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Topological effects in particle physics phenomenology



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This thesis is devoted to the study of topological effects in quantum field theories, with a particular focus on phenomenological applications. We begin by deriving a general classification of topological terms appearing in a non-linear sigma model based on maps from an arbitrary worldvolume manifold to a homogeneous space G/H (where G is an arbitrary Lie group and HG). Such models are ubiquitous in phenomenology; in three or more dimensions they cover all cases in which only some subgroup H of a dynamical symmetry group G is linearly realized in vacuo. The classification is based on the observation that, for topological terms, the maps from the worldvolume to G/H may be replaced by singular homology cycles on G/H. We find that such terms come in one of two types, which we refer to as Aharonov-Bohm' (AB) and Wess-Zumino' (WZ) terms. We derive a new condition for their G-invariance, which we call the `Manton condition', which is necessary and sufficient when the Lie group G is connected.

Armed with this classification of topological terms, we then apply it to Composite Higgs models based on a variety of coset spaces G/H and discuss their phenomenology. For example, we point out the existence of an AB term in the minimal Composite Higgs model based on SO(5)/SO(4), whose phenomenological effects arise only at the non-perturbative level, and lead to P and CP violation in the Higgs sector. Consideration of the Manton condition leads us to discover a rather subtle anomaly in a non-minimal model based on SO(5)×U(1)/SO(4) (a model which does, however, feature an AB term not previously noticed in the literature). A particularly rich topological structure, with six distinct terms of various types, is uncovered for the model based on SO(6)/SO(4), which features two Higgs doublets and one singlet. Perhaps most importantly for phenomenology, measuring the coefficients of WZ terms that appear in any of these Composite Higgs models can allow one to probe the gauge group of the underlying microscopic theory.

As a further application of our results, we analyse quantum mechanics models featuring such topological terms. In this context, a topological term couples the particle to a background magnetic field. The usual methods for formulating and solving the quantum mechanics of a particle moving in a magnetic field respect neither locality nor any global symmetries which happen to be present. We show how both locality and symmetry can be made manifest, by passing to an otherwise redundant description on a principal bundle over the original configuration space, and by promoting the original symmetry group to a central extension thereof. We then demonstrate how harmonic analysis on the extended symmetry group can be used to solve the Schr{"o}dinger equation.

To conclude our study of topological terms in sigma models, we show that the classification we have proposed may be rigorously justified (and generalised) using differential cohomology theory. In doing so, we introduce the notion of the `G-invariant differential characters' of a manifold M. Within this language, the Manton condition follows from the homotopy formula for differential characters, and we show that it remains necessary and sufficient under weaker conditions than connectedness of G. We prove that the abelian group of G-invariant differential characters sits inside various exact sequences and commutative diagrams, which thus provide us with some powerful algebraic tools for classifying topological terms in quantum field theories.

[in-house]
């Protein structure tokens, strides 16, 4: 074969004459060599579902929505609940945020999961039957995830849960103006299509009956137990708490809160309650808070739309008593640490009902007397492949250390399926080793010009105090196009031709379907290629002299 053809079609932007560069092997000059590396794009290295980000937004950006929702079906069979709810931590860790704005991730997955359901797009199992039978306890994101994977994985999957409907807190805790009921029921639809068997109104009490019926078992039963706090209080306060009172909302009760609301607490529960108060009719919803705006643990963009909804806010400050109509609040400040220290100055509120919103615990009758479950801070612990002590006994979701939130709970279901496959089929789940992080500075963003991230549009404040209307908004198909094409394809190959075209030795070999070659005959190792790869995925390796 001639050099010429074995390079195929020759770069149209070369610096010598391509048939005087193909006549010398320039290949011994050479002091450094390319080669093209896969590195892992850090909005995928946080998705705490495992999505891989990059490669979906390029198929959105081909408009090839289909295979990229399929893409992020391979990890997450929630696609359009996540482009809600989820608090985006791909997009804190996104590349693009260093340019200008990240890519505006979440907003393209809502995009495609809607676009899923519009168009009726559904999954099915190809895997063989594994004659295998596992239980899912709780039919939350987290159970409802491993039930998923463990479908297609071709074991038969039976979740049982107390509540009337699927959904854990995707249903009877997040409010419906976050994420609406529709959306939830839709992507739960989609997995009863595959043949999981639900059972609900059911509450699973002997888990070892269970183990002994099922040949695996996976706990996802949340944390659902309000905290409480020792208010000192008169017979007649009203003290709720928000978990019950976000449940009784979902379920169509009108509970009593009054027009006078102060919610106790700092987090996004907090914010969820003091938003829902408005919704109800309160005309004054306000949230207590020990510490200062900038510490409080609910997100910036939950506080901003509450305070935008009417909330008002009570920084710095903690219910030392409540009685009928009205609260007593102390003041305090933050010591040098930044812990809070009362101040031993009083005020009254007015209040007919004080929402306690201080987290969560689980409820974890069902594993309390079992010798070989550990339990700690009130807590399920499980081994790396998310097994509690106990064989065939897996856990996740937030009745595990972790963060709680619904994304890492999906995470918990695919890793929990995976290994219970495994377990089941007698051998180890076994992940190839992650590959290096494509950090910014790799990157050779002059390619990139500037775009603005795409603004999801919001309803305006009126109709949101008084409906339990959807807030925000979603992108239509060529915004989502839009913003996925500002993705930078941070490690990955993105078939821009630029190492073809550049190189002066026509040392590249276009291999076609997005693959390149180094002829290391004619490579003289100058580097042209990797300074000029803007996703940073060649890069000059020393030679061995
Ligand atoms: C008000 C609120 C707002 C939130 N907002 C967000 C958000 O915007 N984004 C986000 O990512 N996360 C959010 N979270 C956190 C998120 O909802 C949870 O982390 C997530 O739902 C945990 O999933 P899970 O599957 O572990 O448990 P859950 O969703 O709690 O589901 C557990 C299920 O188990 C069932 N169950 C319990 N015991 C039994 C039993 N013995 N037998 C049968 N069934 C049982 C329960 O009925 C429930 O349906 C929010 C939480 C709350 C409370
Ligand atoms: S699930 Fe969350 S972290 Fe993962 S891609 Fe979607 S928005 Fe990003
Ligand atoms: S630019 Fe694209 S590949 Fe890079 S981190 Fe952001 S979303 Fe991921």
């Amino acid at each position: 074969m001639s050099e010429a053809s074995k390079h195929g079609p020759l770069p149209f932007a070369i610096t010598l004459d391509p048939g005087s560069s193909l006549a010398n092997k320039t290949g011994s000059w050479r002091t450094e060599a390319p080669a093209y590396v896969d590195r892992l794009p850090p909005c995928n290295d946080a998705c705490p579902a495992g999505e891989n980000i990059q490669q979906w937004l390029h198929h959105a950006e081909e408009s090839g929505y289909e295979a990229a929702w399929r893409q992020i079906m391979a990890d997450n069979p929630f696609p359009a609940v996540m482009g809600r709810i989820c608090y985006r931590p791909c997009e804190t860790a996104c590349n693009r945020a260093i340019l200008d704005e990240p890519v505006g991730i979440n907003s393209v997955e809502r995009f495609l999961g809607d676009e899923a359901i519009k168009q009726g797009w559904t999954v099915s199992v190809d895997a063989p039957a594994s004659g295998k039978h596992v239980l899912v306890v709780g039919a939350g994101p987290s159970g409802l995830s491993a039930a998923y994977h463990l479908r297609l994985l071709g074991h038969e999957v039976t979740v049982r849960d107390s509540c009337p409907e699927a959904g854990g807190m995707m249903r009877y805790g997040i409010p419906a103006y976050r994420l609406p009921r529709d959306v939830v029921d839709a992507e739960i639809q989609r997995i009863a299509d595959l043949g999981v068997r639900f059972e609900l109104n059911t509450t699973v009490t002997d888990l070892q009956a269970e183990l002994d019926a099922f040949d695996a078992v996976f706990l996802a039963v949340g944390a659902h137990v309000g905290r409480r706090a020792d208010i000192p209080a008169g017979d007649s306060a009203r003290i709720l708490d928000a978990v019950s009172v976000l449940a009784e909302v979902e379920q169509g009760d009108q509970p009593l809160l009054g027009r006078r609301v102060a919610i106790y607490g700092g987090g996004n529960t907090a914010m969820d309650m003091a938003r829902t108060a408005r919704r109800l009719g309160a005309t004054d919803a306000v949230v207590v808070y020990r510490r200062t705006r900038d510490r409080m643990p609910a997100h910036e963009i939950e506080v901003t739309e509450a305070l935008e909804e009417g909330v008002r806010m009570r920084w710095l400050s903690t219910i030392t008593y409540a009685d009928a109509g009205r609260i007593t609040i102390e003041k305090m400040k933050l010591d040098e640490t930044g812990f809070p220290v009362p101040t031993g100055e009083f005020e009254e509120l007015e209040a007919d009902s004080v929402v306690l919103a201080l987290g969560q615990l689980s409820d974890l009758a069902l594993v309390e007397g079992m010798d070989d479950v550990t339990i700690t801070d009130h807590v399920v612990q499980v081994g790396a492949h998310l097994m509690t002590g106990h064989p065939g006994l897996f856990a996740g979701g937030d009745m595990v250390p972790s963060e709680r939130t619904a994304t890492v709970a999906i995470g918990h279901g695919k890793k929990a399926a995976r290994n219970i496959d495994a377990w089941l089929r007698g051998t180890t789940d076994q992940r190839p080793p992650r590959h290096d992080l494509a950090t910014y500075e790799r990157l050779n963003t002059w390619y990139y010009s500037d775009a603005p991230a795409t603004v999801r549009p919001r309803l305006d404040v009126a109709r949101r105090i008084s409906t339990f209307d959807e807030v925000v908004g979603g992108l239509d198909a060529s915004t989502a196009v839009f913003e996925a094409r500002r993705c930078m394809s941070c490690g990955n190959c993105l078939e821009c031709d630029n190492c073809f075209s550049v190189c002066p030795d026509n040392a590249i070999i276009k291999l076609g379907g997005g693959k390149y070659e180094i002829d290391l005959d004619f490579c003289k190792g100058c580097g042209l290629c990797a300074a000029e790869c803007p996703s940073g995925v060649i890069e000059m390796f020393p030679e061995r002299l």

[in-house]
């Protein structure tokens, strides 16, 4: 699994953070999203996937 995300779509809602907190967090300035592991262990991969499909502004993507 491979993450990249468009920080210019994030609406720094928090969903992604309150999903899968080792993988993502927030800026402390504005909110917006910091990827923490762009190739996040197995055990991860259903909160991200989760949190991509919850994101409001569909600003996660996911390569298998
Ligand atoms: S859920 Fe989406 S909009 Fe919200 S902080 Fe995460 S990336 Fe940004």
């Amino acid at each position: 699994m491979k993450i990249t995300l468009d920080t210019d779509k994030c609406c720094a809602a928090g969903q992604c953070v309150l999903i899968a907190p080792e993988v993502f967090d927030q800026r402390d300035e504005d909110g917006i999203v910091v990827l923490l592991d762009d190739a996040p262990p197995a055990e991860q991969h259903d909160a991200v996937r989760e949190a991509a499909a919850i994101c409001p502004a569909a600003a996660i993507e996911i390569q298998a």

In the remainder of the thesis we depart from the topic of sigma models and turn to gauge theories. We analyse anomalies (which may be understood as arising from topological effects) in both the Standard Model (SM) and theories Beyond the Standard Model (BSM). This analysis consists of two parts, in which we consider local' and global' anomalies in a gauge symmetry G; the former depend only on the Lie algebra of G, while the latter are sensitive also to its global structure, {\em i.e.} its topology.

We first chart the space of anomaly-free extensions of the SM by a flavour-dependent U(1) gauge symmetry, using arithmetic techniques from Diophantine analysis to cancel all possible local anomalies. We then develop some of these anomaly-free theories into phenomenological models featuring a heavy Z gauge boson, that can account for a collection of recent measurements involving bsμμ transitions which are discrepant with SM predictions. We discuss how these models might also explain coarse features of the fermion mass problem, such as the heaviness of the third family.

We then turn to global anomalies, which we analyse using the Dai-Freed theorem. Our principal tool here is to compute the bordism groups of the classifying spaces of various Lie groups, preserving particular spin structures, using the Atiyah-Hirzebruch spectral sequence. We show that there are no global anomalies (beyond the Witten anomaly associated with the electroweak factor) in four different `versions' of the SM, in which the gauge group is taken to be GSM/Γ, with GSM=SU(3)×SU(2)×U(1) and Γ∈{0,Z2,Z3,Z6}. We also show that there are no new global anomalies in U(1)m extensions of the SM, which feature multiple Z bosons, or in the Pati-Salam model.





Gripaios, Ben


Phenomenology, Quantum Field Theory, Algebraic Topology, Composite Higgs, Model Building, Anomalies, Sigma Models


Doctor of Philosophy (PhD)

Awarding Institution

University of Cambridge
Vice-Chancellor's Award (Cambridge Trust)